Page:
Tuesday 13 January 2015

Book Review: The Strange Library by Haruki Murakami and Ted Goossen

Title: The Strange Library
Author: Haruki Murakami
Translator: Ted Goossen
Publisher: Harvill Secker

Release Date: December 2nd 2014
Synopsis:  A lonely boy, a mysterious girl, and a tormented sheep man plot their escape from the nightmarish library of internationally acclaimed, best-selling Haruki Murakami's wild imagination.

This book says it all in the title STRANGE...I finished it wondering what had just happened, and feeling a little weird coming back into reality.  

Let me just say however the design is absolutely AMAZING and should be bought on that basis alone! From cover to cover, it should win awards. It has the look and even the feel of an old library book, marble pages and all. The check out folder on the font is one of a number of simple yet effective touches. Then throughout the associated pictures, typography, use of space, colour and image is fantastic! It really drew you into this strange world and drops you down the rabbit hole with it. I could go on, but its one of those things you should take and experience for yourself.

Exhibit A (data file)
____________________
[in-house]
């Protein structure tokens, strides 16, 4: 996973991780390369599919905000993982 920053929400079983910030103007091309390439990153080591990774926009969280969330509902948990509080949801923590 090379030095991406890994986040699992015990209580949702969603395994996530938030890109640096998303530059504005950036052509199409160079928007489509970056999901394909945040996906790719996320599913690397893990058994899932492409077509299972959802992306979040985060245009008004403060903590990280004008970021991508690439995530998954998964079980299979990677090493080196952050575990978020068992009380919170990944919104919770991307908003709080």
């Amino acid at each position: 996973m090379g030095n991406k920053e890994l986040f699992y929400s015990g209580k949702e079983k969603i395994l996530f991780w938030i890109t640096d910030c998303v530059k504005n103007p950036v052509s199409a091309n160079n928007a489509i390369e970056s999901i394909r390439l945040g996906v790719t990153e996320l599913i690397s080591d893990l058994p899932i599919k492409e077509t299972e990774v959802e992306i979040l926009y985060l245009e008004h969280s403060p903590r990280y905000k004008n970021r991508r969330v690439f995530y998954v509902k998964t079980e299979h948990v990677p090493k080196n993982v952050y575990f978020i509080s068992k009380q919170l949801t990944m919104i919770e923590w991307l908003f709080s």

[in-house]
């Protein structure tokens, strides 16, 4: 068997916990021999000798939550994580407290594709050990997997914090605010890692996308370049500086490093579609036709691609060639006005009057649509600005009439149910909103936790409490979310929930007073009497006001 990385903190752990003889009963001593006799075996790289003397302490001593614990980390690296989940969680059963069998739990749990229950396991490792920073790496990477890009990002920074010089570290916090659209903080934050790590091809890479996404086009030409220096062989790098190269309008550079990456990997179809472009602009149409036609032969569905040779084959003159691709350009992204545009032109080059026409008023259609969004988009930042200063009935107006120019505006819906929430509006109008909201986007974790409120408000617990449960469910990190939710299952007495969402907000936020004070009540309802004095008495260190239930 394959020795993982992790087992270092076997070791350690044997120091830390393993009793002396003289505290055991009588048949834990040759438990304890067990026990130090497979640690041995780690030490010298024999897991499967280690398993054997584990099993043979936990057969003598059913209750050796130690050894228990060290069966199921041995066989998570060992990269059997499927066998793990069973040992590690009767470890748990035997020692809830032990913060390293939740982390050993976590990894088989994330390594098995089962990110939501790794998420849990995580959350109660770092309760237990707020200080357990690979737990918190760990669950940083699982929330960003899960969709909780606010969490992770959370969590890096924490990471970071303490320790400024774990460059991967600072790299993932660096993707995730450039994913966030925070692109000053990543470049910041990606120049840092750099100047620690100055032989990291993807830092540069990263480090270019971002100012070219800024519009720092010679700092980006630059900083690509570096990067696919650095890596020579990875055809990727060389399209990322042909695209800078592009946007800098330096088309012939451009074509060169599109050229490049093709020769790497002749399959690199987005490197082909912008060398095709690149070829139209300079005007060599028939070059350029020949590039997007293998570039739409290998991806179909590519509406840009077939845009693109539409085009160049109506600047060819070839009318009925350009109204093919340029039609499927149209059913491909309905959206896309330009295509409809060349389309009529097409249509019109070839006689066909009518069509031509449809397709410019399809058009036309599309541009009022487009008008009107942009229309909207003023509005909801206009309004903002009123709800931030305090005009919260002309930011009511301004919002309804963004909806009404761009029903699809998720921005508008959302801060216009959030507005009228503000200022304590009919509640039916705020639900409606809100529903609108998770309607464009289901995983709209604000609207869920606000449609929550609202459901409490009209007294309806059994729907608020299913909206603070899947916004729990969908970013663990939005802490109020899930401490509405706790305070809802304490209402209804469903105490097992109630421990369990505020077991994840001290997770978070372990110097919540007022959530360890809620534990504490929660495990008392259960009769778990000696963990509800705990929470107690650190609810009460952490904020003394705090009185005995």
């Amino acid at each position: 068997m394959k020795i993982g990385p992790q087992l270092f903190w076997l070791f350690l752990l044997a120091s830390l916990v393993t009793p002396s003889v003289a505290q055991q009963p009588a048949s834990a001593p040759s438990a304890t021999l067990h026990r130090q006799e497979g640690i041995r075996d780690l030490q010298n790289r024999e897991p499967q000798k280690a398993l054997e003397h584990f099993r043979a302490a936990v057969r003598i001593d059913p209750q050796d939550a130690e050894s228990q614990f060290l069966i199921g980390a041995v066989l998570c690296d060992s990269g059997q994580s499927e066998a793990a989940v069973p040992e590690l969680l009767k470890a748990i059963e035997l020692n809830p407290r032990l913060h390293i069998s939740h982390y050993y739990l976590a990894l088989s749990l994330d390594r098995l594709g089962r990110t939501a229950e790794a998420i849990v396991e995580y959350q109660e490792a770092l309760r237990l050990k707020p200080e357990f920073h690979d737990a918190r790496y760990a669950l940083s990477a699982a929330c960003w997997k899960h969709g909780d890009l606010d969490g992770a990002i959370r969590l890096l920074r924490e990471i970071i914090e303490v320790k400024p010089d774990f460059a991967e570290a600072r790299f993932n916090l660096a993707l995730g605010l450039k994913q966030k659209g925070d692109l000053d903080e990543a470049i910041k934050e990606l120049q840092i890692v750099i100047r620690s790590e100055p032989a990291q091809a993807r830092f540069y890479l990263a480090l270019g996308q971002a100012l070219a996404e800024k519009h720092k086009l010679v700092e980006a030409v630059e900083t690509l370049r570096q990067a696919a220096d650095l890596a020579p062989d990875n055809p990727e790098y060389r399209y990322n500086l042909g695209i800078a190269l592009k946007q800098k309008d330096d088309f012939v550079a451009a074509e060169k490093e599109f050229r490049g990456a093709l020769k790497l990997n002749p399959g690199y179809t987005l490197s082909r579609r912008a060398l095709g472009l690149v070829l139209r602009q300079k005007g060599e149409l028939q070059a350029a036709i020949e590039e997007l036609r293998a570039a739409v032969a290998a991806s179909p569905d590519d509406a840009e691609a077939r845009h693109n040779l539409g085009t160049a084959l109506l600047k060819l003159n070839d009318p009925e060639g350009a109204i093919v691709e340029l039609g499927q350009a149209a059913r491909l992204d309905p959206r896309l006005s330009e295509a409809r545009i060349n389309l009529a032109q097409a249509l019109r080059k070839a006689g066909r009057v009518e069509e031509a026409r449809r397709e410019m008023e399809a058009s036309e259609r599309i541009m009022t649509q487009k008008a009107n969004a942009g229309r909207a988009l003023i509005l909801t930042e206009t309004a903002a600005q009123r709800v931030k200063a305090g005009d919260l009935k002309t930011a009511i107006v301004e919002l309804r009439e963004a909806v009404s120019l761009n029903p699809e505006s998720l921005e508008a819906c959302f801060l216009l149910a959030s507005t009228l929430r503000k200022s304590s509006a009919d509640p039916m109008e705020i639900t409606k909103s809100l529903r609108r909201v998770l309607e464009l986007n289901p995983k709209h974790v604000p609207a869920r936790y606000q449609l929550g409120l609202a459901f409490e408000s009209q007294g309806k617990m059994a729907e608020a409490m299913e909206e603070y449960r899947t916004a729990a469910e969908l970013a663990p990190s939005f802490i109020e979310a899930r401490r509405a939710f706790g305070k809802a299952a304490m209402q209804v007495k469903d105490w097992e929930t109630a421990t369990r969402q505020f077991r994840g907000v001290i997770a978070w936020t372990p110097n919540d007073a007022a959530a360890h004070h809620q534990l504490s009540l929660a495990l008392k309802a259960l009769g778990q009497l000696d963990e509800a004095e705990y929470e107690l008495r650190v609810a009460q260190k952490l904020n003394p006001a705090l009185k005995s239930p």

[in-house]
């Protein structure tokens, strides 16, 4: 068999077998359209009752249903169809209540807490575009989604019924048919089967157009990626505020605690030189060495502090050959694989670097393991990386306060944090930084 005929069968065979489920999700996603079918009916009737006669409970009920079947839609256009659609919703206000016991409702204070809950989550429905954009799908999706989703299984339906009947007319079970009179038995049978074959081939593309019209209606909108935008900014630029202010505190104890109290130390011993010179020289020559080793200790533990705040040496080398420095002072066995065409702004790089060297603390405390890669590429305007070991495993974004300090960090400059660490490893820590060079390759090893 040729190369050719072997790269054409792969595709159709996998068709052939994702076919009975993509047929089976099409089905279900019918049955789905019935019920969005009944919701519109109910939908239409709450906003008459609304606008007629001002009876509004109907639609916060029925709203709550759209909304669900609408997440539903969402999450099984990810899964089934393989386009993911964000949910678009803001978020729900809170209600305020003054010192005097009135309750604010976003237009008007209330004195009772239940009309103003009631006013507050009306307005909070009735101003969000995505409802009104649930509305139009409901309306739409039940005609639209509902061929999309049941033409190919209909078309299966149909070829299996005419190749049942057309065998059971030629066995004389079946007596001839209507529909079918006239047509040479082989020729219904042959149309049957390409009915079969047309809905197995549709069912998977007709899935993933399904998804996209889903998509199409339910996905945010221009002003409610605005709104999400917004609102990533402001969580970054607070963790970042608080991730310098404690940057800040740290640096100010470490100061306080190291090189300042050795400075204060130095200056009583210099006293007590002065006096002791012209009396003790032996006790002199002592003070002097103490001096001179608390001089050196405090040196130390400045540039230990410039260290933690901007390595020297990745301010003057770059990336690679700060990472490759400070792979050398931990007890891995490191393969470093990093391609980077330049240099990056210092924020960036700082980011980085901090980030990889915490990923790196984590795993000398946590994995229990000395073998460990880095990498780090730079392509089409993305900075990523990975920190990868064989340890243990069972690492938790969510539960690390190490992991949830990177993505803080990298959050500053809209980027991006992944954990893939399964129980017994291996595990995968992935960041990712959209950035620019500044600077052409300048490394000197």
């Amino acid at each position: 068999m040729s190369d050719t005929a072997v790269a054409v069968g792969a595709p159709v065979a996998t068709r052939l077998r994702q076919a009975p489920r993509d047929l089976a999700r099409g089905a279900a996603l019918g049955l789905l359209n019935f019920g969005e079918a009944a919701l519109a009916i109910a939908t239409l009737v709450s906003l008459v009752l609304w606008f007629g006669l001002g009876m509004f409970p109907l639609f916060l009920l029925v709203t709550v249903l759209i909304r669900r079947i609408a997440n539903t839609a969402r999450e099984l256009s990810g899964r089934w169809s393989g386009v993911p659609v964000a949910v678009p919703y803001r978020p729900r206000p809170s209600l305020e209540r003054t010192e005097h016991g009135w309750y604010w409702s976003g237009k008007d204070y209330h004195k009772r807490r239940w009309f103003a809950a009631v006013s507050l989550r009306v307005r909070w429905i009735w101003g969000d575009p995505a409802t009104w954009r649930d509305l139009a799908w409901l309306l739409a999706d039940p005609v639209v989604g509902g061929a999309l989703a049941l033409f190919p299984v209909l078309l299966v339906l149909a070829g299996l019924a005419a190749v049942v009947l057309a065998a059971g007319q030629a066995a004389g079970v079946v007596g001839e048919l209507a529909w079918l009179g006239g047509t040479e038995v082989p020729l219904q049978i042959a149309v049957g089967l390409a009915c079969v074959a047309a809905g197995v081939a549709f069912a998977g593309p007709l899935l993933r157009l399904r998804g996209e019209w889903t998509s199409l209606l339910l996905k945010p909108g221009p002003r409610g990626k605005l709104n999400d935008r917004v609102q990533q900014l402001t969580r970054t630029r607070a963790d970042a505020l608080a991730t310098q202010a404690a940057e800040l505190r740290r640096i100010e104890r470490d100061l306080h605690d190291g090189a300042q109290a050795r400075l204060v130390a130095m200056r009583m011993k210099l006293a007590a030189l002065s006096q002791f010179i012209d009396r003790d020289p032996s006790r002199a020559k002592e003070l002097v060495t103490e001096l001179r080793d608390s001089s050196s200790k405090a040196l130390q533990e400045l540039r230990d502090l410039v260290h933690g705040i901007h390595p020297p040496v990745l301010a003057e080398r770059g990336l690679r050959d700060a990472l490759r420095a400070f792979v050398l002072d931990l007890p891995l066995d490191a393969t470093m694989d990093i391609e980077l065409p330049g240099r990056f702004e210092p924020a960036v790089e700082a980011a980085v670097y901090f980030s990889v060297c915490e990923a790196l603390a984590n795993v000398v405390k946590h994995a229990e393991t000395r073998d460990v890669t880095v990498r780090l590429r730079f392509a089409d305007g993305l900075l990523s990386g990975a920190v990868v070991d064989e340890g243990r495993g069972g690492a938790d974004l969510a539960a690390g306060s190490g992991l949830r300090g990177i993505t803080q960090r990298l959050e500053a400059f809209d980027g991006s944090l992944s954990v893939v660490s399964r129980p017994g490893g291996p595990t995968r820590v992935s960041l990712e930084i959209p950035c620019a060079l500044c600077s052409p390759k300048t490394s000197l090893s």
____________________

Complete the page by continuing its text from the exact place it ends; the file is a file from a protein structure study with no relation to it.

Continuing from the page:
As to the actual plot, the story is quirky and strange, but keeps you hooked and at the end left me wanting more. The characters are blunt and you feel a pull to each one and I still wonder about them, except maybe the librarian, unless you're weird like that. Good luck next time I go into  library!  I would have liked a lot more from this, but I guess that’s the nature of such a tale, existing like a short fairy tale or fable...there's probably a thousand stories in each one of those strange corridors and forks, so for what it was I had fun taking the journey with the narrator. 

This was the first Murakami that I read (that's probably some sort of crime right?!) and I liked what I read, so will happily be exploring more of his works!   


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